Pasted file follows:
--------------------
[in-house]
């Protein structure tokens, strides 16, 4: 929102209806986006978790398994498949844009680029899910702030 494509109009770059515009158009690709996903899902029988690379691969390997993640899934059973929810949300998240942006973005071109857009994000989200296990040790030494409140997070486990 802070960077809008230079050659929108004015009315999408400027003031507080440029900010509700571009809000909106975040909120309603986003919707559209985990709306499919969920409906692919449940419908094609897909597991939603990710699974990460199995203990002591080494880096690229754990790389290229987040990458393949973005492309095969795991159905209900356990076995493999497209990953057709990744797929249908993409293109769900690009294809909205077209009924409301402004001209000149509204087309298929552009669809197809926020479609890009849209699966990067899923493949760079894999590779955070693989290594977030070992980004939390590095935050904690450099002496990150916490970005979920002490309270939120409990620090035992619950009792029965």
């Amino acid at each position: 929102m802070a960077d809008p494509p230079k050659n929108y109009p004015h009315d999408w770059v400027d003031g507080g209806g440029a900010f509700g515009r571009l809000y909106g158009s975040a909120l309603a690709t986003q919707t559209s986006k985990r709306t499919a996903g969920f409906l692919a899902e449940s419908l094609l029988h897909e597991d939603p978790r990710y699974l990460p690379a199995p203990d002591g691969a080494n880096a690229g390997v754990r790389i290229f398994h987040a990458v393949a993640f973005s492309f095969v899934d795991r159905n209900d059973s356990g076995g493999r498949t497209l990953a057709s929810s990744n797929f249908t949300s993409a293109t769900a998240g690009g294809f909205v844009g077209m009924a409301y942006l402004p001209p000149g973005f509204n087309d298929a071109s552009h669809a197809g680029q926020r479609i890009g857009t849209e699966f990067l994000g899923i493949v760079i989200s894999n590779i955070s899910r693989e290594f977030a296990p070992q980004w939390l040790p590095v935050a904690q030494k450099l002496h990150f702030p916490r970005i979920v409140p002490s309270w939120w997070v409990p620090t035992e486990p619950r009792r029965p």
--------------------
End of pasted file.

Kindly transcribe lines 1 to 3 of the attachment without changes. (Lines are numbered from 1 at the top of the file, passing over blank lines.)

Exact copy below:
[in-house]
């Protein structure tokens, strides 16, 4: 929102209806986006978790398994498949844009680029899910702030 494509109009770059515009158009690709996903899902029988690379691969390997993640899934059973929810949300998240942006973005071109857009994000989200296990040790030494409140997070486990 802070960077809008230079050659929108004015009315999408400027003031507080440029900010509700571009809000909106975040909120309603986003919707559209985990709306499919969920409906692919449940419908094609897909597991939603990710699974990460199995203990002591080494880096690229754990790389290229987040990458393949973005492309095969795991159905209900356990076995493999497209990953057709990744797929249908993409293109769900690009294809909205077209009924409301402004001209000149509204087309298929552009669809197809926020479609890009849209699966990067899923493949760079894999590779955070693989290594977030070992980004939390590095935050904690450099002496990150916490970005979920002490309270939120409990620090035992619950009792029965």
């Amino acid at each position: 929102m802070a960077d809008p494509p230079k050659n929108y109009p004015h009315d999408w770059v400027d003031g507080g209806g440029a900010f509700g515009r571009l809000y909106g158009s975040a909120l309603a690709t986003q919707t559209s986006k985990r709306t499919a996903g969920f409906l692919a899902e449940s419908l094609l029988h897909e597991d939603p978790r990710y699974l990460p690379a199995p203990d002591g691969a080494n880096a690229g390997v754990r790389i290229f398994h987040a990458v393949a993640f973005s492309f095969v899934d795991r159905n209900d059973s356990g076995g493999r498949t497209l990953a057709s929810s990744n797929f249908t949300s993409a293109t769900a998240g690009g294809f909205v844009g077209m009924a409301y942006l402004p001209p000149g973005f509204n087309d298929a071109s552009h669809a197809g680029q926020r479609i890009g857009t849209e699966f990067l994000g899923i493949v760079i989200s894999n590779i955070s899910r693989e290594f977030a296990p070992q980004w939390l040790p590095v935050a904690q030494k450099l002496h990150f702030p916490r970005i979920v409140p002490s309270w939120w997070v409990p620090t035992e486990p619950r009792r029965p």